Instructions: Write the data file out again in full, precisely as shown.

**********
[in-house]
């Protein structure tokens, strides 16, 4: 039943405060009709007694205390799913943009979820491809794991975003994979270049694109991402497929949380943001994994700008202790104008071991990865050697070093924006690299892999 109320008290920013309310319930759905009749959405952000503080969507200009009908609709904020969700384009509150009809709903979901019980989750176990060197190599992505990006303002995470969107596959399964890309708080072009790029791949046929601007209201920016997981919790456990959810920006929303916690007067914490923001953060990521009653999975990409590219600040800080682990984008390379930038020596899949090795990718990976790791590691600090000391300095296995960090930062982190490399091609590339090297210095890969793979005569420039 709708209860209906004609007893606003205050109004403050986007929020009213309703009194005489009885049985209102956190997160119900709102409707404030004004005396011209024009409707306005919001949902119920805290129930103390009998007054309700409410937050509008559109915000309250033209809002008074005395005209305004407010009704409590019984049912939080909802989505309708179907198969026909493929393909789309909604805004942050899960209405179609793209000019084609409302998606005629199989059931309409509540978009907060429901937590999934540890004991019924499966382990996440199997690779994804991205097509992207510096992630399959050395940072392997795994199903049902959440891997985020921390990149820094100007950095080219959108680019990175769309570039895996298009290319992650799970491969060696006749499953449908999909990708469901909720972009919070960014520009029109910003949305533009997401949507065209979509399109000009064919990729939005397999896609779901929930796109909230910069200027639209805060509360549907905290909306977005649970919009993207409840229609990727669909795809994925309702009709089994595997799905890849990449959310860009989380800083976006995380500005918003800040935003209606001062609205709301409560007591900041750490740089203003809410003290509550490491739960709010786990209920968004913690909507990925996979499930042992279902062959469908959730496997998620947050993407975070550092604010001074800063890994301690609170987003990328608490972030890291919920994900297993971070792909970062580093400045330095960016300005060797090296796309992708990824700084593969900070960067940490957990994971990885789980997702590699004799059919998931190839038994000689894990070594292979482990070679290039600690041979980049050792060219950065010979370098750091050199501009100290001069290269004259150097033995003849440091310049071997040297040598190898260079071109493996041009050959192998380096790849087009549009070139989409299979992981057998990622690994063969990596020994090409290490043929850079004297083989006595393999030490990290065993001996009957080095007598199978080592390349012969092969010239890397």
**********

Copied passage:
[in-house]
């Protein structure tokens, strides 16, 4: 039943405060009709007694205390799913943009979820491809794991975003994979270049694109991402497929949380943001994994700008202790104008071991990865050697070093924006690299892999 109320008290920013309310319930759905009749959405952000503080969507200009009908609709904020969700384009509150009809709903979901019980989750176990060197190599992505990006303002995470969107596959399964890309708080072009790029791949046929601007209201920016997981919790456990959810920006929303916690007067914490923001953060990521009653999975990409590219600040800080682990984008390379930038020596899949090795990718990976790791590691600090000391300095296995960090930062982190490399091609590339090297210095890969793979005569420039 709708209860209906004609007893606003205050109004403050986007929020009213309703009194005489009885049985209102956190997160119900709102409707404030004004005396011209024009409707306005919001949902119920805290129930103390009998007054309700409410937050509008559109915000309250033209809002008074005395005209305004407010009704409590019984049912939080909802989505309708179907198969026909493929393909789309909604805004942050899960209405179609793209000019084609409302998606005629199989059931309409509540978009907060429901937590999934540890004991019924499966382990996440199997690779994804991205097509992207510096992630399959050395940072392997795994199903049902959440891997985020921390990149820094100007950095080219959108680019990175769309570039895996298009290319992650799970491969060696006749499953449908999909990708469901909720972009919070960014520009029109910003949305533009997401949507065209979509399109000009064919990729939005397999896609779901929930796109909230910069200027639209805060509360549907905290909306977005649970919009993207409840229609990727669909795809994925309702009709089994595997799905890849990449959310860009989380800083976006995380500005918003800040935003209606001062609205709301409560007591900041750490740089203003809410003290509550490491739960709010786990209920968004913690909507990925996979499930042992279902062959469908959730496997998620947050993407975070550092604010001074800063890994301690609170987003990328608490972030890291919920994900297993971070792909970062580093400045330095960016300005060797090296796309992708990824700084593969900070960067940490957990994971990885789980997702590699004799059919998931190839038994000689894990070594292979482990070679290039600690041979980049050792060219950065010979370098750091050199501009100290001069290269004259150097033995003849440091310049071997040297040598190898260079071109493996041009050959192998380096790849087009549009070139989409299979992981057998990622690994063969990596020994090409290490043929850079004297083989006595393999030490990290065993001996009957080095007598199978080592390349012969092969010239890397």